About this Piece
Johann Sebastian Bach’s obituary, written by his son Carl Philipp Emanuel Bach and Johann Friedrich Agricola, includes a listing of the composer’s published and unpublished works. Down in middle of the unpublished items we find these keyboard works mentioned: Six toccatas for the clavier; Six suites for the same; Six more of the same, somewhat shorter;…
Fifty years later, the first biography of Bach was written by Johann Nikolaus Forkel and issued in 1802. In that slim volume, listed among Bach’s keyboard works even then unpublished, we find the following description of those “somewhat shorter” suites:
Six little Suites, consisting of Allemandes, courants, &c. They are generally called French Suites because they are written in the French taste. By design, the composer is here less learned than in his other suites, and has mostly used a pleasing, more predominant melody.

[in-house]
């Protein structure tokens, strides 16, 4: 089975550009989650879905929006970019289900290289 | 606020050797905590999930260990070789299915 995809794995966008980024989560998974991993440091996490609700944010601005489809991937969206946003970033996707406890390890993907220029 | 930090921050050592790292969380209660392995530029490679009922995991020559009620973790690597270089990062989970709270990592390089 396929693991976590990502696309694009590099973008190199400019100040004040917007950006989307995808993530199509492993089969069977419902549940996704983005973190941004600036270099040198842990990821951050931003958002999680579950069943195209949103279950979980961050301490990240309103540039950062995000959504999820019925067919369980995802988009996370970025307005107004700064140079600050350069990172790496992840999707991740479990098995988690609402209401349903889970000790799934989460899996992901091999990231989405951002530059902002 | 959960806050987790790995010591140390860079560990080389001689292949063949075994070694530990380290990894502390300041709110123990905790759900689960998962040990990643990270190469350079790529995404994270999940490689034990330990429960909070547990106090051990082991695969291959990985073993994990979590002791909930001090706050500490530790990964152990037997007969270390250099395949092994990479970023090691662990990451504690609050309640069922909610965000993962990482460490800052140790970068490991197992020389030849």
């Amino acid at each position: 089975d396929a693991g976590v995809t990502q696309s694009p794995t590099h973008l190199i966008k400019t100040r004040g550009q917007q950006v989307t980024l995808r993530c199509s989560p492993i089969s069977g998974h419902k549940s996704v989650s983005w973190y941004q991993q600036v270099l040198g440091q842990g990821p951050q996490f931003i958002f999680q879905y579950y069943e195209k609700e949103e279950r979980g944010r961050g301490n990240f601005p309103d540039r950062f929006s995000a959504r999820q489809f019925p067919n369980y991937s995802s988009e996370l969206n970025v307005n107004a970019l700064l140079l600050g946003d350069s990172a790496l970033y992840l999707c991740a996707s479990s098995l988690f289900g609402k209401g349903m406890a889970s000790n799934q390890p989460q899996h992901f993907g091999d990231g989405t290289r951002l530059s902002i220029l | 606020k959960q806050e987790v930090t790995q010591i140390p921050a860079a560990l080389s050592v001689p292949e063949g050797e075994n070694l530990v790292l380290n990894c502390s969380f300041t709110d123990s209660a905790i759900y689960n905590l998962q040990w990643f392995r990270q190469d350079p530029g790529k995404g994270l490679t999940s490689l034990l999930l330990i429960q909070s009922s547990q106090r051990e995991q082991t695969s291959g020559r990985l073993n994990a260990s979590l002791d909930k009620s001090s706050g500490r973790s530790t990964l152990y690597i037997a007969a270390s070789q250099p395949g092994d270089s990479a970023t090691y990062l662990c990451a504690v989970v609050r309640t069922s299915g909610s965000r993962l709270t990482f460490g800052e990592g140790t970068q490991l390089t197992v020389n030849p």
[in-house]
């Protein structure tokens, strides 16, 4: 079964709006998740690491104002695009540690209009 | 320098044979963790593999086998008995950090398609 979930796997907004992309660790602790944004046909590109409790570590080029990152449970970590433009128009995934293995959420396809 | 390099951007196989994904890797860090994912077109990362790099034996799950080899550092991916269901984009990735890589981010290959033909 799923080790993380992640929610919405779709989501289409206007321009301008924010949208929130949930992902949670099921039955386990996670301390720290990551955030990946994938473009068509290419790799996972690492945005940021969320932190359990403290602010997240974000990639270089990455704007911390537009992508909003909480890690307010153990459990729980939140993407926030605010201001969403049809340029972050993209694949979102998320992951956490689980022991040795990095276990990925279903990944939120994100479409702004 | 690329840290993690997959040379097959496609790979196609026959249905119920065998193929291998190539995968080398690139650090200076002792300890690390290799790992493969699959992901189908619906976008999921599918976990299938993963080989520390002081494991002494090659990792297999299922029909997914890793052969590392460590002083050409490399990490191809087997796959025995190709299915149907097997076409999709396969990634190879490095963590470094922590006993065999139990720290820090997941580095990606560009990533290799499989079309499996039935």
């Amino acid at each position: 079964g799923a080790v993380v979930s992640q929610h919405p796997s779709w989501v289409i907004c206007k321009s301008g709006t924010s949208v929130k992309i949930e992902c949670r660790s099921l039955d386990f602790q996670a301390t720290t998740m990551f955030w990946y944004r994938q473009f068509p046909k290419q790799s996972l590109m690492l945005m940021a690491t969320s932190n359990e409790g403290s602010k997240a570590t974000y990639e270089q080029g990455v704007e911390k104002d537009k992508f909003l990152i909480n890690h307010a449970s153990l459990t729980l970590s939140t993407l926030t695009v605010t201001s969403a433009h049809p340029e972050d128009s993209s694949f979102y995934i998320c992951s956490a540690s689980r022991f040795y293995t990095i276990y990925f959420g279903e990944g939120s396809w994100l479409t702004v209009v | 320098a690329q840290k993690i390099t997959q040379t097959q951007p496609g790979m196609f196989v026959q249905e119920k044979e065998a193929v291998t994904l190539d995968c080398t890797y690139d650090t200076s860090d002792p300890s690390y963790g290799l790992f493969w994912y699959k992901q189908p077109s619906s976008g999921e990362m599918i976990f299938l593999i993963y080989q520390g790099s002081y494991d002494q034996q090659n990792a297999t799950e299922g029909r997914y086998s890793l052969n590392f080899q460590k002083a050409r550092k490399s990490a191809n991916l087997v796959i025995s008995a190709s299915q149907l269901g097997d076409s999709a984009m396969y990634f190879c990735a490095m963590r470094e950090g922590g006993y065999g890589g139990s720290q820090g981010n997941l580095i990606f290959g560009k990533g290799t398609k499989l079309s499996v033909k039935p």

Forkel also refers to six “great” suites, which he calls the English Suites.
Confoundingly, we have no way of knowing where these two appellations, “French” and “English”, came from. We know only that they had been attached to these suites by someone other than Bach and that the names had come into use in the intervening years. Forkel took a stab and suggested that they were in the “French taste” but there is little stylistic evidence in them to merit that label beyond the presence of the names of certain movements. Still, dodgy nomenclature has been unable to diminish the popularity of the French Suites and even for Forkel these were “the most outstanding clavier works of Johann Sebastian Bach….”